To the Editor:
Although we agree with Dr. Caroppo that the effect of DNA damage of human spermatozoa on fertilization, embryo cleavage, and implantation remains controversial, its detrimental impact on natural conception and miscarriage seems real. Advanced methods for the selection of spermatozoa with healthy DNA will become mandatory, as advocated by Dr. Caroppo (1). As we are now able to significantly reduce the number of spermatozoa with fragmented DNA (2), we will be able to compare prospectively the effect of DNA fragmentation on the outcome of assisted reproductive technology (ART).
Of course, the safety of the process is of concern. However, the safety of the Hoechst dye in combination with fluorescence activated cell sorting (FACS) has been amply documented as much mammalian offspring has been produced with sorting (3). All evidence to date indicates that this dye exerts no detrimental impact. Similarly, the UV laser was described as not having any detectable negative effect on the incidence of DNA damage or mutations in spermatozoa. Only the mechanical aspects of sorting may be detrimental, as the pressure exerted on spermatozoa during their passage through the microfluidic channels has been demonstrated to affect their viability, motility, and velocity in the presence of high pressure (50 psi), but not of lower pressure (30 psi). Here, we used milder pressure (around 20 psi), which can be decreased even further. Due to breakage of the sperm tails, motility is lost during the formation and disruption of little droplets (4). Dr. Caroppo commented that in our study the sperm motility was significantly reduced when compared with the swim-up (3). As mentioned in our report (2), this difference is considerably reduced if we limit the samples to those with lowest quality (concentration ≤10 x 106/ml). In these cases the values are 51.6% +/-14 for sorted spermatozoa and 33% +/-22 in the swim-up.
The second dye used in the study, YO-PRO, does not enter into the viable spermatozoa with intact membranes selected for ART. Four arguments in favor of the safety of YO-PRO are provided (5): first, the authors claimed that 48 hours after adding YO-PRO, myoblasts cell metabolism was not significantly affected, and after 72 hours the difference was approximately 20%. Second, the incubation of viable cells with the dye showed that after 10 hours the nuclei were not stained with YO-PRO. Third, in contrast to metabolically inactive spermatozoa, the myoblasts were metabolically active and proliferating, rendering them much more susceptible to the dye. Fourth, the concentration of the dye used with myoblasts was fivefold higher than the one used in our sorting process. During sorting, staining with YO-PRO lasted 15 minutes, whereas the sorting itself lasted less than 30 minutes. Thereafter the sorted spermatozoa were immediately diluted with fresh medium, leaving them with a much shorter exposure to the dye than the myoblasts.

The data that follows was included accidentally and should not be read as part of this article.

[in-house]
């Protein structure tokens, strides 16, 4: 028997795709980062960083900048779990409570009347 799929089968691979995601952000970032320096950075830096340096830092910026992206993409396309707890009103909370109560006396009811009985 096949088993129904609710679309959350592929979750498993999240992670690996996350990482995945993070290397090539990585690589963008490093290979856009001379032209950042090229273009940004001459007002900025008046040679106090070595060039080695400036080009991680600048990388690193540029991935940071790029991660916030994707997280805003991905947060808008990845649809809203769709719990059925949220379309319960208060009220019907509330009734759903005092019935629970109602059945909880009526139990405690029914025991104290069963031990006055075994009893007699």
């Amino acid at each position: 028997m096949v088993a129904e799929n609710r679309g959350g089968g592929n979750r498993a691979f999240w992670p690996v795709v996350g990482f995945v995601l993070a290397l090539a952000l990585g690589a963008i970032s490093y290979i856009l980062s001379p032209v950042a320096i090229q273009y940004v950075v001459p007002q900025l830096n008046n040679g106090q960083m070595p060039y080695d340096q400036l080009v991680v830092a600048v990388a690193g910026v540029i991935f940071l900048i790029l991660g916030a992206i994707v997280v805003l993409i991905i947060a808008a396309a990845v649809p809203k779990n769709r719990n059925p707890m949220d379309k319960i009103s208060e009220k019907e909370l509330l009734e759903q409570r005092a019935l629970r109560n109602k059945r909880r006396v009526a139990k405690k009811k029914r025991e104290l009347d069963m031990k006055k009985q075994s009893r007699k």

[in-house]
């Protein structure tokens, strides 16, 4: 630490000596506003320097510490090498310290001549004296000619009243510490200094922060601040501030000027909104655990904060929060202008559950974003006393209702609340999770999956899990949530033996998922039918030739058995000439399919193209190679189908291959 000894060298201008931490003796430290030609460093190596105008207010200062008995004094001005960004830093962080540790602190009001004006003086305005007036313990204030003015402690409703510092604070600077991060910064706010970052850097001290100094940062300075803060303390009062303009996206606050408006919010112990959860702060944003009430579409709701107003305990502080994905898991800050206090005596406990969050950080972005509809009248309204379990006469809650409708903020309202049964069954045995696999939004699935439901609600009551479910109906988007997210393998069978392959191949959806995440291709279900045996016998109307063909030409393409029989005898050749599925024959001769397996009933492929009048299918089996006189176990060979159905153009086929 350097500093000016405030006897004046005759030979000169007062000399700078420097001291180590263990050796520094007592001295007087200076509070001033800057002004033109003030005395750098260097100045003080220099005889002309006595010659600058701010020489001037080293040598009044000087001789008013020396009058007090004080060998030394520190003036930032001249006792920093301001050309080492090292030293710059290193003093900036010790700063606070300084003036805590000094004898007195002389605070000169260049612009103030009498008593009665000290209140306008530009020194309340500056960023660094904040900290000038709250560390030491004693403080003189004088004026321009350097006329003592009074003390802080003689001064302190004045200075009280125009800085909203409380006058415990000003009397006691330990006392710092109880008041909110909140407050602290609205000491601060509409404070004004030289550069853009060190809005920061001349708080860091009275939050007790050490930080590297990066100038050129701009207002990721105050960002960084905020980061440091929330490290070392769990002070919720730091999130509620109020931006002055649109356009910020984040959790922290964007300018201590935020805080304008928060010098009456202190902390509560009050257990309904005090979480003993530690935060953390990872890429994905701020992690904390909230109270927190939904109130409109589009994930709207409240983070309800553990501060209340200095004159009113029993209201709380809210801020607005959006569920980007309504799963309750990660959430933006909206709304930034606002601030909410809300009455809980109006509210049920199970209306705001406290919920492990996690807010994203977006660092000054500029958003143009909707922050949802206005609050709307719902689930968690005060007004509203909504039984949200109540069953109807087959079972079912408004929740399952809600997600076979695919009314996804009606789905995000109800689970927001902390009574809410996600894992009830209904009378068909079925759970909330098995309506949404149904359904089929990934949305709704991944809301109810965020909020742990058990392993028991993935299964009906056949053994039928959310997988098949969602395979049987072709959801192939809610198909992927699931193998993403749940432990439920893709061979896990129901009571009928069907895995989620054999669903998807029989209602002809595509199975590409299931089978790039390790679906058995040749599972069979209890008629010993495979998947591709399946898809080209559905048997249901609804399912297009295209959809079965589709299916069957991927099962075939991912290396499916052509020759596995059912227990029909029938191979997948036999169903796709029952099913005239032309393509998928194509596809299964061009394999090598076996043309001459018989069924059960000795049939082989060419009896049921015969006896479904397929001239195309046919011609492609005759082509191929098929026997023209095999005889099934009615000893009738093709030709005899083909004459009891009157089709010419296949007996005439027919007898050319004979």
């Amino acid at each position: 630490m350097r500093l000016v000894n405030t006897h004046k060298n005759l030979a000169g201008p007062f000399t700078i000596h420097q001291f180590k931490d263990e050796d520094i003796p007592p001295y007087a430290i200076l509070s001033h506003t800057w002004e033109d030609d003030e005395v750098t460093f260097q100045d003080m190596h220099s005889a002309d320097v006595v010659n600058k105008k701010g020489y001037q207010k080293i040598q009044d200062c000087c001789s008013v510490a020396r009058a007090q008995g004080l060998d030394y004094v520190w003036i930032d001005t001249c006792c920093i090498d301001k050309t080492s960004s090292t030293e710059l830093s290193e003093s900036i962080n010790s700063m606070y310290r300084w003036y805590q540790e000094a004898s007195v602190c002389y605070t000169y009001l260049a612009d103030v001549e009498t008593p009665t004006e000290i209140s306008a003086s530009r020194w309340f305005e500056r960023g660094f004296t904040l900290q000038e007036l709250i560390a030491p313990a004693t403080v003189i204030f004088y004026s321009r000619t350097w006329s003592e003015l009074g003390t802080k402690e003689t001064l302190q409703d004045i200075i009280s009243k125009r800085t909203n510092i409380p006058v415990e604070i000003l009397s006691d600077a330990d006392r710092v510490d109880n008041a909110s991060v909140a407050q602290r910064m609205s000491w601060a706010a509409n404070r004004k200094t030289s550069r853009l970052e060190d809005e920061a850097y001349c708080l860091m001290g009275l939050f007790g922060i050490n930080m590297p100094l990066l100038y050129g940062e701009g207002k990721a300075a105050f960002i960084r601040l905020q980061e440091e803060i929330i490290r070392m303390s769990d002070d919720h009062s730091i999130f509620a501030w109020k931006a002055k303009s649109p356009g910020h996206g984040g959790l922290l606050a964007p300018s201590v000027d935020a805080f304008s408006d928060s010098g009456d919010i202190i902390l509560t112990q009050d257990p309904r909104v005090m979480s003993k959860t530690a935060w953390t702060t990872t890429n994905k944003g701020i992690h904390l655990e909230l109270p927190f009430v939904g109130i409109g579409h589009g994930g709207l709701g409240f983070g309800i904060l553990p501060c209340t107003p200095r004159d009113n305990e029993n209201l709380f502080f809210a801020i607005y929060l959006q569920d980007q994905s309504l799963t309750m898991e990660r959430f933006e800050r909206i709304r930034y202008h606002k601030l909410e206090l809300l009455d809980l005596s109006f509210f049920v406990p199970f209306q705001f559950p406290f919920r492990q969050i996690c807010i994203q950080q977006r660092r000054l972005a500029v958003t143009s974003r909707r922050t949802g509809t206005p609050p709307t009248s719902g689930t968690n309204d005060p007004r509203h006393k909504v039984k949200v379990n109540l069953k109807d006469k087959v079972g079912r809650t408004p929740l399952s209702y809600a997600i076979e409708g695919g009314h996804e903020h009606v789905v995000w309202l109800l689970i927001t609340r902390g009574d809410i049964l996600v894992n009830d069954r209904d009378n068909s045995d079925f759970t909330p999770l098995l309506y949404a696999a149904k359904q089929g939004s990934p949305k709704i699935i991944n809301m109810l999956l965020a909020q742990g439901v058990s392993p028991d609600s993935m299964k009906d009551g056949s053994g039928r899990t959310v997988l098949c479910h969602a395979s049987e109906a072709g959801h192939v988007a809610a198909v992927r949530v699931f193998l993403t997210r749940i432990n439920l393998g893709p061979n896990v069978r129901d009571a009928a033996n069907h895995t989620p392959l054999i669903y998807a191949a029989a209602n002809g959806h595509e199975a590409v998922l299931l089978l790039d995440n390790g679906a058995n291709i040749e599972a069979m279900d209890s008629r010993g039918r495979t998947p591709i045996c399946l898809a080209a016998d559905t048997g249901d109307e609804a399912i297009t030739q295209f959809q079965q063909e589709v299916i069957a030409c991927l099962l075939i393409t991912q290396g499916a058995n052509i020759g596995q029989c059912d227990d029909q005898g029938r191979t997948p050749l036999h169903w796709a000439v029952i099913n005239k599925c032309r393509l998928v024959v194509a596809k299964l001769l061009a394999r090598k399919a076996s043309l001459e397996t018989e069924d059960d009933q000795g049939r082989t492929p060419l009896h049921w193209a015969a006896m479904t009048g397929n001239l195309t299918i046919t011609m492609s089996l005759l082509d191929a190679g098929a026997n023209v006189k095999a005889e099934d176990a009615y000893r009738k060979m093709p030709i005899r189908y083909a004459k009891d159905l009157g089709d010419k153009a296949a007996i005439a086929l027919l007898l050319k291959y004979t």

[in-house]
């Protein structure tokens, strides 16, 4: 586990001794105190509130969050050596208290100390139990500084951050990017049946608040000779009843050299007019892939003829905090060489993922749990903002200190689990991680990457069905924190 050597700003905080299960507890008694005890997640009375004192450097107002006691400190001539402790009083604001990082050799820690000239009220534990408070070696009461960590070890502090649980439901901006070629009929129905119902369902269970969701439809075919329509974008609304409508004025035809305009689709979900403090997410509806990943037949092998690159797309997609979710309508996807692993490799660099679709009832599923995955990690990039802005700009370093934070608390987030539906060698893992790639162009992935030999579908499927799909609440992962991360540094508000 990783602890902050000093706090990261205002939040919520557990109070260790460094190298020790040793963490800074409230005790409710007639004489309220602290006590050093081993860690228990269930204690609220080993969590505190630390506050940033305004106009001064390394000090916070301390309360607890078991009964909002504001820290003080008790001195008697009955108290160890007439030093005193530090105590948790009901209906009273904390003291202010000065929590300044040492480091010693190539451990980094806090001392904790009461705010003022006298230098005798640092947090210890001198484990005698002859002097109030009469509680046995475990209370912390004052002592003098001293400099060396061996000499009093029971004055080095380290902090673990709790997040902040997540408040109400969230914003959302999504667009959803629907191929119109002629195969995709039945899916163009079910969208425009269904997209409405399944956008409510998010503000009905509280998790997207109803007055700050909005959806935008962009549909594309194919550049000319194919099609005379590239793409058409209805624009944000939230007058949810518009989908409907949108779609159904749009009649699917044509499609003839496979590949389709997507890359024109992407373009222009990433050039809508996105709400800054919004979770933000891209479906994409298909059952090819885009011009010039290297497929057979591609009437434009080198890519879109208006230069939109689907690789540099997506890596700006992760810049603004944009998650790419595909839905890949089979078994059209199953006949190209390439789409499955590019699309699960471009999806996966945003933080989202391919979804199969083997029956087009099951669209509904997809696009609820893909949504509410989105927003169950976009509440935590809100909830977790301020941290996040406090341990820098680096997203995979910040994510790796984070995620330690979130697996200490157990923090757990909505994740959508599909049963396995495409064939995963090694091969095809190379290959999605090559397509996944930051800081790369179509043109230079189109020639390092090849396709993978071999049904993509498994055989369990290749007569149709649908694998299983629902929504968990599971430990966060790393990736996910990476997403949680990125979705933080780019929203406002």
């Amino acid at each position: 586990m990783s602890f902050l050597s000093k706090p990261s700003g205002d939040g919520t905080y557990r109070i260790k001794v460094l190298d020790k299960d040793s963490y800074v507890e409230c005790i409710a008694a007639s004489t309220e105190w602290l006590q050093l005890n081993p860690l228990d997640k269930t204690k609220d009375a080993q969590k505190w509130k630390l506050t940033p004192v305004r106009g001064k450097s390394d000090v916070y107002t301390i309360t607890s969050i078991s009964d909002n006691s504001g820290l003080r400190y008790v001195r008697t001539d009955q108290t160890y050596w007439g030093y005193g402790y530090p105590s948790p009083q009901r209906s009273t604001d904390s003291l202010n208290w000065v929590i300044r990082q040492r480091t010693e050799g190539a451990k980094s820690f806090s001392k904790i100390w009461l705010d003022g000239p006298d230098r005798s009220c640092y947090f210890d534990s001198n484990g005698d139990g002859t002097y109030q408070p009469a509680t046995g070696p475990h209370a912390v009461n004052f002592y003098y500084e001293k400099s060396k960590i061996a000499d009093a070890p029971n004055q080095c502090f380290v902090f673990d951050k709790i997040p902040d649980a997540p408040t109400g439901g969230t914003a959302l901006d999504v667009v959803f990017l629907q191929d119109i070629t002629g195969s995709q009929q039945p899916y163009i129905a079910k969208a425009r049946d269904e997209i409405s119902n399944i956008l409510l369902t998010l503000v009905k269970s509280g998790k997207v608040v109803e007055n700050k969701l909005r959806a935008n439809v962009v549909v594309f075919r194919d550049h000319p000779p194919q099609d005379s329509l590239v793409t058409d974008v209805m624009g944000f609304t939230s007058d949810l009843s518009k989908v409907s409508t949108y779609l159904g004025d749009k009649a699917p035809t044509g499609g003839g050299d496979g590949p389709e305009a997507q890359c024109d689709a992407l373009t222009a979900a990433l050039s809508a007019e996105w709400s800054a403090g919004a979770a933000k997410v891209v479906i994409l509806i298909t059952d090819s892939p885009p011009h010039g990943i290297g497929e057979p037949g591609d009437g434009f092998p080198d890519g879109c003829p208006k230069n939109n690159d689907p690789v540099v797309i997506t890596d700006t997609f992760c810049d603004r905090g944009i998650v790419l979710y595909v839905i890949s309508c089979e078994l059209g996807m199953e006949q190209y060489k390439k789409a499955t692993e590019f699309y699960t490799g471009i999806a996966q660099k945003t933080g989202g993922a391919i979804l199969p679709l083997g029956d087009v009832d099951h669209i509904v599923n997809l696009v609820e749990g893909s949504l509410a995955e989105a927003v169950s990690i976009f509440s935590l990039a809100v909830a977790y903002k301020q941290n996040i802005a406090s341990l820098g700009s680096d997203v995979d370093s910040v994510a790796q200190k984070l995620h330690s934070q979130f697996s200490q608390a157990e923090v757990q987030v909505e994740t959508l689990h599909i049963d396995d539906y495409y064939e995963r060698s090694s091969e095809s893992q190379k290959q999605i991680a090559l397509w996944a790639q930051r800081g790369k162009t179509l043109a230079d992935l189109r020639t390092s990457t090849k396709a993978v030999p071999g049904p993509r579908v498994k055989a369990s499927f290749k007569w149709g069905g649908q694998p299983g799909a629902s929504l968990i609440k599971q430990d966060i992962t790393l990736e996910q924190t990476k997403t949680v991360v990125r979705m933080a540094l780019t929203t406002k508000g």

In our opinion, no isolation procedure is completely harmless to the spermatozoa and neither conventional methods with repeated washing and centrifugation steps nor sorting of spermatozoa with FACS are “physiological.”
Sofia Ribeiro, Ph.D., Gideon Sartorius, M.D., Christian De Geyter, M.D.
Clinic of Gynecological Endocrinology and Reproductive Medicine, University Hospital, University of Basel, Basel, Switzerland
1. Caroppo E. Sperm sorting for selection of healthy sperms: is it safe and useful? Editorial Commentary, Fertil Steril 2013.
2. Ribeiro S, Sartorius G, Pletscher F, De Geyter M, Zhang H, De Geyter C. Isolation of spermatozoa with low levels of fragmented DNA using flow cytometry and sorting (FACS). Fertil Steril 2013.
3. Garner DL. Hoechst 33342: The dye that enabled differentiation of living X-and Y-chromosome bearing mammalian sperm. Theriogenology 2009;71:11-21.
4. Suh TK, Schenk JL, Seidel GE. High pressure flow cytometric sorting damages sperm. Theriogenology 2005;64:1035-48.
5. Gawlitta D, Oomens CWJ, Baaijens FPT, Bouten CVC. Evaluation of a continuous quantification method of apoptosis and necrosis in tissue cultures. Cytotechnology 2004;46:139-50.
Published online in Fertility and Sterility doi:10.1016/j.fertnstert.2013.06.039